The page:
Thursday, 02 27, 2014
FRANKFORT, Ky. (Feb. 27, 2014) – Governor Steve Beshear announced today that Oldham County has been certified as a Kentucky Work Ready Community and Mason and Todd counties have achieved Kentucky Work Ready Communities in Progress status. Daviess, Henderson, Warren and Woodford counties have been recertified as Kentucky Work Ready Communities.
The Kentucky Work Ready Communities certification program from the Kentucky Workforce Investment Board (KWIB) and the Kentucky Education and Workforce Development Cabinet assures employers that a local workforce has the talent and skills necessary to staff existing jobs and to master the innovative technologies new jobs will require.
“Congratulations to Oldham County for achieving Kentucky Work Ready Communities status,” said Gov. Beshear. “This designation shows employers that a county has completed rigorous requirements and is a cut above other communities nationally when it comes to developing a skilled labor force. I encourage all Kentucky communities to strive for the Kentucky Work Ready Communities designation and applaud the counties that are currently in that process.”
To become certified, a county must gather local support and commitment and apply for the Work Ready Community designation. Counties have to meet criteria in six areas including high school graduation rate, National Career Readiness Certificate holders, demonstrated community commitment, educational attainment, soft-skills development and digital literacy.
In addition to Oldham, the counties of Boyle, Daviess, Henderson, Madison, Shelby, Warren and Woodford have been designated as Kentucky Work Ready Communities since certification began in February 2012. Counties that achieve Kentucky Work Ready status must be recertified every two years. Daviess, Henderson, Warren and Woodford counties are the first counties to be recertified.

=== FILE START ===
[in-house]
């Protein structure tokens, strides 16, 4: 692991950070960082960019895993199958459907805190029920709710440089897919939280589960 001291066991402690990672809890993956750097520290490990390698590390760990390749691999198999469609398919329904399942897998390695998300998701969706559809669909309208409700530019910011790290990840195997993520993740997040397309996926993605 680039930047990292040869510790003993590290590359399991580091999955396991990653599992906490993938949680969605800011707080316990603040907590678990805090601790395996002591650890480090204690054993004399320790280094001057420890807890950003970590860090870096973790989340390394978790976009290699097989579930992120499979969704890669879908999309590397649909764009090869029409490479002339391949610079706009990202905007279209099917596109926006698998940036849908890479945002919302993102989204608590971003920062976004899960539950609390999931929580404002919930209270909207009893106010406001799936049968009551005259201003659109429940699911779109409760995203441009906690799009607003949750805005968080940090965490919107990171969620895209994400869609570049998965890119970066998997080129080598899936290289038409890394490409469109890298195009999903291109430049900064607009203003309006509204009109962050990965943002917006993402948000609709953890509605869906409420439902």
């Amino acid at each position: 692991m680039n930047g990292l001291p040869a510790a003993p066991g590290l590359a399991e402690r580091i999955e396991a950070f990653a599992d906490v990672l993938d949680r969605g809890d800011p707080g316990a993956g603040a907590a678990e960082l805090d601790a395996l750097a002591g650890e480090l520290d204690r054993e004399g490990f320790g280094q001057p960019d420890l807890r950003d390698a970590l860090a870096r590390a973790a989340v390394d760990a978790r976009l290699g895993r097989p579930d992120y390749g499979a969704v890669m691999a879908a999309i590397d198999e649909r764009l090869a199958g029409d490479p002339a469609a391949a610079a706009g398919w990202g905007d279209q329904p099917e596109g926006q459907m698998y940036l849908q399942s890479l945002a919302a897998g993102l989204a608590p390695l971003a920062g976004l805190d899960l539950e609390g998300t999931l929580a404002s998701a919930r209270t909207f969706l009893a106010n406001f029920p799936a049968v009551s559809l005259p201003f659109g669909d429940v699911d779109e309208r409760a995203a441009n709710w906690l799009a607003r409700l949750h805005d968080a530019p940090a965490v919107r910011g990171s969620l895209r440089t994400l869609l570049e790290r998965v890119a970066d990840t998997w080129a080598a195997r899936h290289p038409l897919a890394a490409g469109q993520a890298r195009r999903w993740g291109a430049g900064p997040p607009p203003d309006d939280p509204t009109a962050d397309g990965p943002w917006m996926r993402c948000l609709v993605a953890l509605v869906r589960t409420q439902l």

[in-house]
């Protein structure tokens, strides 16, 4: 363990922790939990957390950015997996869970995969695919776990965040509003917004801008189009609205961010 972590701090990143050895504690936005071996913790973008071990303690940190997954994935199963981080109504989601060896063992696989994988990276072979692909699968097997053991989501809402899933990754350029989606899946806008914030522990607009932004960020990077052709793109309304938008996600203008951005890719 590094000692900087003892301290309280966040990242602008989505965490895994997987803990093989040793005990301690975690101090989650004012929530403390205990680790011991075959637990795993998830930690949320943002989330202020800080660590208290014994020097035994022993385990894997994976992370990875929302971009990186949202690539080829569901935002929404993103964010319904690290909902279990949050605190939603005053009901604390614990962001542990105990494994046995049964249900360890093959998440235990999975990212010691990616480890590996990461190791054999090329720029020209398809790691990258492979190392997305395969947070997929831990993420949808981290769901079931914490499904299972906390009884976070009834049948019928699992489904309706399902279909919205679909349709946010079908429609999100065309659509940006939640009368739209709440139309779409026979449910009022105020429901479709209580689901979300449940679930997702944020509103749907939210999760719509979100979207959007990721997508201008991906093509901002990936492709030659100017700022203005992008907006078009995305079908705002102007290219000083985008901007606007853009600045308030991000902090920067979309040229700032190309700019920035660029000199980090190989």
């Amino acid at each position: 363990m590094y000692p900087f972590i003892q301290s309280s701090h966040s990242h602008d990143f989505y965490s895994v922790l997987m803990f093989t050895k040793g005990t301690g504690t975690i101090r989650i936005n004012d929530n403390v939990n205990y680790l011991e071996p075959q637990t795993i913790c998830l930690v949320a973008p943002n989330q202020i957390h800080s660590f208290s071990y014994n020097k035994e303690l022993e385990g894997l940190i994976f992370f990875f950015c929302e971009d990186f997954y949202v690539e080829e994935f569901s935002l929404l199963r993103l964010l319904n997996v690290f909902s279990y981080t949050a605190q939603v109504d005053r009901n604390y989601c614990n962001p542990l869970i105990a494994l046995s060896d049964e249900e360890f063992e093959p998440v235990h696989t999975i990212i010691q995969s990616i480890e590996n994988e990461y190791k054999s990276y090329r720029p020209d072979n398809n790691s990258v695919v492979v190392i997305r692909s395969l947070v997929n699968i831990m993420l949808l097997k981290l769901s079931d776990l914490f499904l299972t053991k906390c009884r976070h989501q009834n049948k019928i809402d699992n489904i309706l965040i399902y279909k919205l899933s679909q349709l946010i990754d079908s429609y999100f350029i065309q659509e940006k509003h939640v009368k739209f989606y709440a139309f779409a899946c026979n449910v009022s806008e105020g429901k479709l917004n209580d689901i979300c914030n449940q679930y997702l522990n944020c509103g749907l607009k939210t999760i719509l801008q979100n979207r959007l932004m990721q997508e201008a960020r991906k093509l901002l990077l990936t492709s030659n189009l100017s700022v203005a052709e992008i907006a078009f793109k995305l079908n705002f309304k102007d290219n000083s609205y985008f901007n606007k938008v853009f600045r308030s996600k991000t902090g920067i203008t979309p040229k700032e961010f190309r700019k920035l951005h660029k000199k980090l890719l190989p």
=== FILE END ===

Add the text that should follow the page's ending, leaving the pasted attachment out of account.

“The Kentucky Work Ready Communities program momentum is growing as more communities learn about the certification and how it can help them achieve a higher level of competiveness among business and industry,” said Ed Holmes, chair of KWIB. “In addition to the 33 counties that have achieved certification as Work Ready or Work Ready in Progress, another 45-50 are in the process of applying.”
“We are excited to designate Mason and Todd as Kentucky Work Ready Communities in Progress, and we look forward to certifying many others in the future,” said Crystal Gibson, chair of the Kentucky Work Ready Communities Review Panel and vice president of Public Affairs at Citigroup. “Working toward the Kentucky Work Ready Communities status gives communities an economic advantage when companies are looking for a place to locate, and it shows established Kentucky businesses that they will continue to have a strong pipeline of skilled workers in the future.”
Currently, 25 counties have been designated as Kentucky Work Ready Communities in Progress because they are close to meeting the Kentucky Work Ready Community criteria. To achieve this level, a county must present a viable plan to meet all of the criteria within three years. The designation shows that a community is making strides and working with its business, education, workforce and economic development leaders to set and meet common goals that will give the county an economic edge.
Applications for the certification were reviewed by a panel appointed by the KWIB. The panel recommended certification by the board for the counties that met the criteria. The panel meets four times a year to review applications, which can be submitted at any time.
For more information about the Kentucky Work Ready Communities program, go to http://workready.ky.gov.